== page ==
The center will also create ongoing employment opportunities for graduates through Kerry’s Graduate Programme and facilitate placements via partnerships with local universities.

“We are investing in local talent and developing the next generation of Australian food scientists. Considering Queensland’s alignment with Kerry’s growth strategies, we are looking forward to supporting a strong, sustainable and critical F&B manufacturing sector in the region,” concludes Giuliano.

Last month, Kerry flagged “strong growth prospects” in the retail channel as the foodservice industry recovers from COVID-19 restrictions. In its Q1 interim management statement, the Ireland-based food company also emphasized its focus on merger and acquisition (M&A) opportunities.

In the same month, Kerry increased its footprint in Southeast Asia by building a second manufacturing facility in Karawang, Indonesia. The “state-of-the-art” facility is being built from the ground up and set to be operational in late 2022. It represents Kerry’s largest-ever capital investment in Southeast Asia at €30 million (US$36 million).

By Elizabeth Green

Source: foodingredientsfirst.com

comments closed

Related News

January 23, 2022

IFF appoints Frank Clyburn as CEO

Food & Drink

International Flavors & Fragrances (IFF) has announced the appointment of Frank Clyburn as CEO and member of the board of directors, effective 14 February 2022. Clyburn, who will step down from his position as executive VP and president of human health at Merck & Co, succeeds current IFF CEO Andreas Fibig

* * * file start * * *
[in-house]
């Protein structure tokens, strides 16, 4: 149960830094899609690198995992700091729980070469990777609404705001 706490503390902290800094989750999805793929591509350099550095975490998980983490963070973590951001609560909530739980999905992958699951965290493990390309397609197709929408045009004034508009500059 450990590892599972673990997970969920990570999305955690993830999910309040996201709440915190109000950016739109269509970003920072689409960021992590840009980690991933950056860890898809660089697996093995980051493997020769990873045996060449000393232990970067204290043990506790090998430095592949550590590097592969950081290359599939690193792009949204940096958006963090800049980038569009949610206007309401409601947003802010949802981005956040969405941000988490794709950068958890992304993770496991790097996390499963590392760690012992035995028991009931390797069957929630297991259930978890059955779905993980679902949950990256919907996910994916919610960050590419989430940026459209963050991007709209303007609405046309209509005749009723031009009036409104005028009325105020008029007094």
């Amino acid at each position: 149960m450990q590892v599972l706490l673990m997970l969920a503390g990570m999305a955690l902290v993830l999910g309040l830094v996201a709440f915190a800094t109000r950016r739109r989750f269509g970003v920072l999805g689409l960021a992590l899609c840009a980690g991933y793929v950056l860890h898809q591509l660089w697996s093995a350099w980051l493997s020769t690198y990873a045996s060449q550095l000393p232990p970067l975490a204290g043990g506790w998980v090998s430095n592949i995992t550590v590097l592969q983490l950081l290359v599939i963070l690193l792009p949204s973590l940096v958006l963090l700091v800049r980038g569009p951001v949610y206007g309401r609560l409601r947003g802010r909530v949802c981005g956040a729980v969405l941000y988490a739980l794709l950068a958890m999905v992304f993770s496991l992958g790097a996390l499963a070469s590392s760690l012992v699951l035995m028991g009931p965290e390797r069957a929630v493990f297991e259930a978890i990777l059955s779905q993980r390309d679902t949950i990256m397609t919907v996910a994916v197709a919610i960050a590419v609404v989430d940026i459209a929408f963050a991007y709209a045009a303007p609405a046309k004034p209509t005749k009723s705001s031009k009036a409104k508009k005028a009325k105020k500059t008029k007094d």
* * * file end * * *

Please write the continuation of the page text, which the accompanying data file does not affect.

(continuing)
January 23, 2022

Jack Link’s expands Peperami range with new chorizo five-packs

Food & Drink

Jack Link’s-owned meat snacking brand Peperami has launched new chorizo five-packs to add to its extensive snack portfolio. The new chorizo sticks are made with 100% pork, packed with protein, contain 99 calories and are unpasteurised to maintain a fuller flavour — providing a shelf life of over six months.

January 23, 2022

More beer in the glass with physics

Food & Drink

While foam is certainly desirable in the bathtub or on beer, preventing foam – for example in industrial processes – is a much-discussed topic. A team of researchers at the Max Planck Institute for Polymer Research has now shown that so-called “superamphiphobic surfaces” can be used to prevent foaming.

Send this to a friend